Virtual Museum > EMS History > Timeline
As a young boy in 1909, Julian Stanley Wise life immediately changed when he witnessed a drowning in Roanoke, Virginia. "Right then I resolved that I was going to become a lifesaver," he later said. "Never again would I watch a man die when he could be saved." In 1928, Wise organized America's first volunteer rescue squad, the Roanoke Life Saving and First Aid Crew. Ten years later he wrote, "There is no comprehensive history of the safety movement.... someday it will be written and we shall find it a romance of high adventure." Wise passed away in 1985 never having his vision of a "comprehensive history of the safety movement" realized.
With the support of a grant from the
Up until 2006, the "To The Rescue" Museum had been located at a local shopping mall in adjoining Salem, Virginia. Then there was a change in mall management who decided not to renew the lease and instead offered the Museum a smaller space. The Museum determined that it could not fit its expansive collection in the smaller space and soon decided to totally cease operations. When the new National EMS Museum became a reality in 2007, the Julian Stanley Wise Foundation Board decided to donate a large number of previously displayed items.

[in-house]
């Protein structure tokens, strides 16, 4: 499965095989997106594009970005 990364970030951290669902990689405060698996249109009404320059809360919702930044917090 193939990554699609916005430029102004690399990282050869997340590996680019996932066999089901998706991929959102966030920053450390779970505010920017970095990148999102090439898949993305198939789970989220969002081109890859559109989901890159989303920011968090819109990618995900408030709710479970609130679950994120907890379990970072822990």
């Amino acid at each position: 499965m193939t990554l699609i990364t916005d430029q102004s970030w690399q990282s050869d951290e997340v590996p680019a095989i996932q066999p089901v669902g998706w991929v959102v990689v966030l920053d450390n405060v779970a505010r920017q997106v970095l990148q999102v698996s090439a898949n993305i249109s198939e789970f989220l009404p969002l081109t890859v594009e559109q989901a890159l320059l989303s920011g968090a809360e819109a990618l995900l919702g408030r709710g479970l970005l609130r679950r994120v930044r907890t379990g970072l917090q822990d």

Today, the National EMS Museum Foundation continues the vision of Julian Wise, and the great accomplishments of the "To The Rescue" Museum as we research, document and preserve the comprehensive history of America's emergency care evolvement. Who knows, there may be future generations who will look back at our emergency care history and understand "its romance of high adventure" as Julian Wise had envisioned more than a half-century ago.
Keywords: Roanoake, Wise, Life Saving, Rescue Squad
Last Revision Date: 7/18/08 - 6:36 PM